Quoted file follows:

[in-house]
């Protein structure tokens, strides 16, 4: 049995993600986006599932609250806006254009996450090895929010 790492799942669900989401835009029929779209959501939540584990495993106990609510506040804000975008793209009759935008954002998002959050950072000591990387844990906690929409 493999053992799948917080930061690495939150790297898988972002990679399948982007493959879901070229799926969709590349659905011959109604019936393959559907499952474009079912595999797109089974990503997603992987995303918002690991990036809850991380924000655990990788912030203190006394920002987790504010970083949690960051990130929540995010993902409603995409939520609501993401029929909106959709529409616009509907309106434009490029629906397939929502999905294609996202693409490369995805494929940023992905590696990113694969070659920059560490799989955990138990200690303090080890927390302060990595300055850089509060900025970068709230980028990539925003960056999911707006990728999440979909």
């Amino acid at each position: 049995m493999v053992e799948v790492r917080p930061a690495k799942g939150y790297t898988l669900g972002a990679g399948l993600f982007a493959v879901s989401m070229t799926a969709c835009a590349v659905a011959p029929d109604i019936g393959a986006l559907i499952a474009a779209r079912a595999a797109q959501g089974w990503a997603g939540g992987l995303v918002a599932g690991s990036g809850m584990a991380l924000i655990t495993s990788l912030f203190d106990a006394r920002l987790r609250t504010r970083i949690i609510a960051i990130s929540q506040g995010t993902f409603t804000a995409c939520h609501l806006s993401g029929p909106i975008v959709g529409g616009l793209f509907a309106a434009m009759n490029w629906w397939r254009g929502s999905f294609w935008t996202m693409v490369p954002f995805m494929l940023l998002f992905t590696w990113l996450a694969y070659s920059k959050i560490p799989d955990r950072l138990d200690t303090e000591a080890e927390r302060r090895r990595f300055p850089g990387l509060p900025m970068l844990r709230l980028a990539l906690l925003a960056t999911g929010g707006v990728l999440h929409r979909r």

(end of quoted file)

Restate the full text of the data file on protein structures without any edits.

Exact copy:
[in-house]
């Protein structure tokens, strides 16, 4: 049995993600986006599932609250806006254009996450090895929010 790492799942669900989401835009029929779209959501939540584990495993106990609510506040804000975008793209009759935008954002998002959050950072000591990387844990906690929409 493999053992799948917080930061690495939150790297898988972002990679399948982007493959879901070229799926969709590349659905011959109604019936393959559907499952474009079912595999797109089974990503997603992987995303918002690991990036809850991380924000655990990788912030203190006394920002987790504010970083949690960051990130929540995010993902409603995409939520609501993401029929909106959709529409616009509907309106434009490029629906397939929502999905294609996202693409490369995805494929940023992905590696990113694969070659920059560490799989955990138990200690303090080890927390302060990595300055850089509060900025970068709230980028990539925003960056999911707006990728999440979909």
């Amino acid at each position: 049995m493999v053992e799948v790492r917080p930061a690495k799942g939150y790297t898988l669900g972002a990679g399948l993600f982007a493959v879901s989401m070229t799926a969709c835009a590349v659905a011959p029929d109604i019936g393959a986006l559907i499952a474009a779209r079912a595999a797109q959501g089974w990503a997603g939540g992987l995303v918002a599932g690991s990036g809850m584990a991380l924000i655990t495993s990788l912030f203190d106990a006394r920002l987790r609250t504010r970083i949690i609510a960051i990130s929540q506040g995010t993902f409603t804000a995409c939520h609501l806006s993401g029929p909106i975008v959709g529409g616009l793209f509907a309106a434009m009759n490029w629906w397939r254009g929502s999905f294609w935008t996202m693409v490369p954002f995805m494929l940023l998002f992905t590696w990113l996450a694969y070659s920059k959050i560490p799989d955990r950072l138990d200690t303090e000591a080890e927390r302060r090895r990595f300055p850089g990387l509060p900025m970068l844990r709230l980028a990539l906690l925003a960056t999911g929010g707006v990728l999440h929409r979909r």